Albany | Dates: 07 Dec, 2017 – 15 Jan, 2018

    The New York State Archives announces the availability of awards for qualified applicants to conduct research using historical records in the Archives. The Larry J. Hackman Research Residency Program is intended to support advanced work on New York State history, government, or public policy by defraying travel-related research expenses. It encourages public dissemination of research products. The program honors the New York State Archivist who managed the dramatic development of the State Archives between 1981 and 1995.

    Applicant/Project Eligibility

    Residents conduct research at the New York State Archives. Previous Residents have included academic and public historians, graduate students, independent researchers and writers, and primary and secondary school teachers. Projects involving innovative uses of the Archives, such as research for multimedia projects, exhibits, and websites, are welcomed. The topic or area of research must draw on government records in the New York State Archives. Preference will be given to projects that: (1) have application to enduring public policy issues, particularly in New York State, (2) rely on records that have been little used and are not available electronically or on microfilm, and (3) have a high probability of publication or other public dissemination.

  • 2018 Museums Advocacy Day

    Washington | Dates: 26 – 27 Feb, 2018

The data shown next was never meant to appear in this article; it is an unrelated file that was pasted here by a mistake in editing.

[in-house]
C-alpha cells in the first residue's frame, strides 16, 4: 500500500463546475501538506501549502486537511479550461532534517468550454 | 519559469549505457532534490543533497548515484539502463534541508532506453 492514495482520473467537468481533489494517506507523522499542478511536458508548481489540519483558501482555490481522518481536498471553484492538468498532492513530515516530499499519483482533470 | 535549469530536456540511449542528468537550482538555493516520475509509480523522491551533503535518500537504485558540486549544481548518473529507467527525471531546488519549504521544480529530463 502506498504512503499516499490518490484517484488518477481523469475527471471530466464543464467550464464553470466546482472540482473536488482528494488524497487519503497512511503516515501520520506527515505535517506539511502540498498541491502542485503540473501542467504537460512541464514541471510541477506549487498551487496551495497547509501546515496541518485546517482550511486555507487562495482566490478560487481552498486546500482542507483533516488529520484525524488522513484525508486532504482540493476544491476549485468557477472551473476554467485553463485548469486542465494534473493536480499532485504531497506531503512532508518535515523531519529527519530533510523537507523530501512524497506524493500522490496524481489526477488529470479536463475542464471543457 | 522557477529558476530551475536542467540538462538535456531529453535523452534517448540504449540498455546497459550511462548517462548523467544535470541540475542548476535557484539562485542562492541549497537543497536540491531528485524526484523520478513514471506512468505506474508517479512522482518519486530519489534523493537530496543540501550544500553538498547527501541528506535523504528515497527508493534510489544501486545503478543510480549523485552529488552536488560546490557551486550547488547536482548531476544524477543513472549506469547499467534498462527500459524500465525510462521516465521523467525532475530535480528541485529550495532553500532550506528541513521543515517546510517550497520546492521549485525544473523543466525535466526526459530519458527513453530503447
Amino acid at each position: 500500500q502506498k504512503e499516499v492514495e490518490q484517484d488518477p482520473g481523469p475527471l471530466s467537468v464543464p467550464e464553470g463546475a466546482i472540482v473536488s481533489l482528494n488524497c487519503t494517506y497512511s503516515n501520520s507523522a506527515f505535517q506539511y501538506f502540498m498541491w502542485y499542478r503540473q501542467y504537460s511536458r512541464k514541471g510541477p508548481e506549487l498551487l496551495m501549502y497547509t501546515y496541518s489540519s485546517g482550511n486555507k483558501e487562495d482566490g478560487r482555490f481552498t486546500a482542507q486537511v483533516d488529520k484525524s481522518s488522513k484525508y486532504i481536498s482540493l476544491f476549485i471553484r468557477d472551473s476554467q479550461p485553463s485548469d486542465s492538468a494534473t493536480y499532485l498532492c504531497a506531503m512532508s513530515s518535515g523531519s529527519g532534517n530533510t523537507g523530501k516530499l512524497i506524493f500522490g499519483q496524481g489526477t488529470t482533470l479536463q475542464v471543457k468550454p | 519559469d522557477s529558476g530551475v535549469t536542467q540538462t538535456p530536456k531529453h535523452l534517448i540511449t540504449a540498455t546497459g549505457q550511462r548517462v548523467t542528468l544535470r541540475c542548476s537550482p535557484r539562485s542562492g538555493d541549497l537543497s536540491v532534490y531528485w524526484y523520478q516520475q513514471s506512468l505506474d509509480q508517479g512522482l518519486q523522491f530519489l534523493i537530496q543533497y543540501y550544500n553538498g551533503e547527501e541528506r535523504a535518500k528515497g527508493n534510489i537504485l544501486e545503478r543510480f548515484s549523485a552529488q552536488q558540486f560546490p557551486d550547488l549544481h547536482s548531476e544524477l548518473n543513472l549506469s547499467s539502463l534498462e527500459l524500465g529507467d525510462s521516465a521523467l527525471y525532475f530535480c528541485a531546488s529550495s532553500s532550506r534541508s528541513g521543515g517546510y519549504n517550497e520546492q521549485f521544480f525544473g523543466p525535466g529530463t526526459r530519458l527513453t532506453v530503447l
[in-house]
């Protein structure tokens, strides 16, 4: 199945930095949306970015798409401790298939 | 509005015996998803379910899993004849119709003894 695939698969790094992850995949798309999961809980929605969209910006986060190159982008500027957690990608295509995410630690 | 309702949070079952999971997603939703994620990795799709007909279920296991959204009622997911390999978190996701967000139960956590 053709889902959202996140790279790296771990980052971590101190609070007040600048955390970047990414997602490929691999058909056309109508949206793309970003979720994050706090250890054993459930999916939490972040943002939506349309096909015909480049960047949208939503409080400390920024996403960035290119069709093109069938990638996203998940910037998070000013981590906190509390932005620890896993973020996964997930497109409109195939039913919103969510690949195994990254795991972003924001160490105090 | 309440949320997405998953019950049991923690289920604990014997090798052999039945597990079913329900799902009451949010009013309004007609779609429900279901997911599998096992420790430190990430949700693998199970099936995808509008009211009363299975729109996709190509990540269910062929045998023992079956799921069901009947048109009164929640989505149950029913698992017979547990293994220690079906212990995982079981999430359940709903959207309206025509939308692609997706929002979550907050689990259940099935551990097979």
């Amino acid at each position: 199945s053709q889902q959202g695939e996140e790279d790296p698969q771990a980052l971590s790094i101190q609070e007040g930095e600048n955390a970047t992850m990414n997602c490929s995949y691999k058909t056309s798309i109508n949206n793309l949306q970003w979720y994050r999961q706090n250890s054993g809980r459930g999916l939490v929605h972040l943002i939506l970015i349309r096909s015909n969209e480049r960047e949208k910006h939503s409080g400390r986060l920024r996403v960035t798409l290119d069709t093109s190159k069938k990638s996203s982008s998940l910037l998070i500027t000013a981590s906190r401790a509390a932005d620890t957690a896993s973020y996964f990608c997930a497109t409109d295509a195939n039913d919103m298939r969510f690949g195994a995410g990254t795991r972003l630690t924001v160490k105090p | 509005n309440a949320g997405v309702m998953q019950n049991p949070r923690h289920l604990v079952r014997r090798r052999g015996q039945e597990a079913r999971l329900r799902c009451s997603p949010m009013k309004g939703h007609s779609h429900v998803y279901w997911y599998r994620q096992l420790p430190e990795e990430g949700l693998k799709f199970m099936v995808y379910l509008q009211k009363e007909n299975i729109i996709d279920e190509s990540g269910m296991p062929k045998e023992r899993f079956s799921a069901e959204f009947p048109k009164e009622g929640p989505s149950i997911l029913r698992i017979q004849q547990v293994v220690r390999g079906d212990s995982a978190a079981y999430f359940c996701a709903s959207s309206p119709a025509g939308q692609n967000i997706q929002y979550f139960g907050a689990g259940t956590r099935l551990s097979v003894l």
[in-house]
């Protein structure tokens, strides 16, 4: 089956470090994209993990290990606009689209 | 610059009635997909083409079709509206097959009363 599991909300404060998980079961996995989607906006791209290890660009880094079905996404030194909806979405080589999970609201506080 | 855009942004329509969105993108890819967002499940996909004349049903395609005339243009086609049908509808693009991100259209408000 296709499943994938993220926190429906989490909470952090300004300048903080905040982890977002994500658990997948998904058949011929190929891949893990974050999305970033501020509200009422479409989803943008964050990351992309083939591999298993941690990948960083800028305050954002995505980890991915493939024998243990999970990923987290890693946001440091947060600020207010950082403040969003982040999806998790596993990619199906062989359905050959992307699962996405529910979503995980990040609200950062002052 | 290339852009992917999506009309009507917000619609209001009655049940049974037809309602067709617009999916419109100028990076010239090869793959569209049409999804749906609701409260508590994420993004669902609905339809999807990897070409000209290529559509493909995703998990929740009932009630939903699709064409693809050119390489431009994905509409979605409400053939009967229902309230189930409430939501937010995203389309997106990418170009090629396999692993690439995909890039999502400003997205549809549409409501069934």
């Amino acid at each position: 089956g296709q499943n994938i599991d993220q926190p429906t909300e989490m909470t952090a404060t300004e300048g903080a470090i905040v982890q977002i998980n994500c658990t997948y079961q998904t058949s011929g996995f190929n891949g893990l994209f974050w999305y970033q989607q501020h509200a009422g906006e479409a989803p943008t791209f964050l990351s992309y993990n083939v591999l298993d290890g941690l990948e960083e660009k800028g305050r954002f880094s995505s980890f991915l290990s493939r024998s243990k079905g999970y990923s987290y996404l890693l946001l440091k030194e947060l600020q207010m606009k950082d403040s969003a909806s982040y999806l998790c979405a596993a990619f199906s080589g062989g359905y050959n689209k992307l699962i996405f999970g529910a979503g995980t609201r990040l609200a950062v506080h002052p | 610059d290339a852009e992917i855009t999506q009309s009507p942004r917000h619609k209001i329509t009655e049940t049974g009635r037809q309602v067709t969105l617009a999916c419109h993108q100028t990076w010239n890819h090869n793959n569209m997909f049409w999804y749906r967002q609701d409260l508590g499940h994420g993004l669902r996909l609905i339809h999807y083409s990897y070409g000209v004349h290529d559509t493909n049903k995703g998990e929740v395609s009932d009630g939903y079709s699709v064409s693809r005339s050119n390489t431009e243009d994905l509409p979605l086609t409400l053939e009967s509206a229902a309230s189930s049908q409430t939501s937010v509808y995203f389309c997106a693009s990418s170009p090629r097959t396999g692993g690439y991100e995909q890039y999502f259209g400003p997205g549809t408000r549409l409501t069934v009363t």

Museums Advocacy Day is a unique opportunity to join with other museum professionals and supporters to make the case for museums. Museums Advocacy Day 2017 brought together over 380 advocates in Washington, D.C.
  • CFP: 2018 Frank Lloyd Wright Building Conservancy Annual Conference

    Madison | Dates: 07 Dec, 2017 – 12 Feb, 2018
    2018 Conference Call for Papers: Preserving Wright's Legacy in Wisconsin

    Considering Frank Lloyd Wright’s close, lifelong ties to Wisconsin, the Conservancy’s 2018 annual conference, held Oct. 10-14 in Madison, is an opportune occasion for exploring the multi-dimensional nature of that relationship and efforts to safeguard its tangible manifestations.

    The Conservancy’s speakers committee invites proposals for papers and for panelist participation in areas pertinent to this topic. Presentations may address, among other topics, work by Wright in Wisconsin, important Wisconsin clients, Wright’s Wisconsin family heritage, aspects of Wright’s living and working environment at Taliesin, issues pertaining to the preservation of Wright’s work in the state, and the impact Wright had on other Wisconsin architects.

    Proposals should present fresh material and/or interpretations and should be cast in an analytical rather than a descriptive framework. They should be submitted as an abstract of no more than one page, single-spaced, with the author’s name at the top. The text should concisely describe the focus and the scope of the presentation. The proposal should be accompanied by a one-page biography/curriculum vitae that includes: author’s full name, affiliation (if applicable), mailing address, email address and telephone number. Please also note audio-visual needs.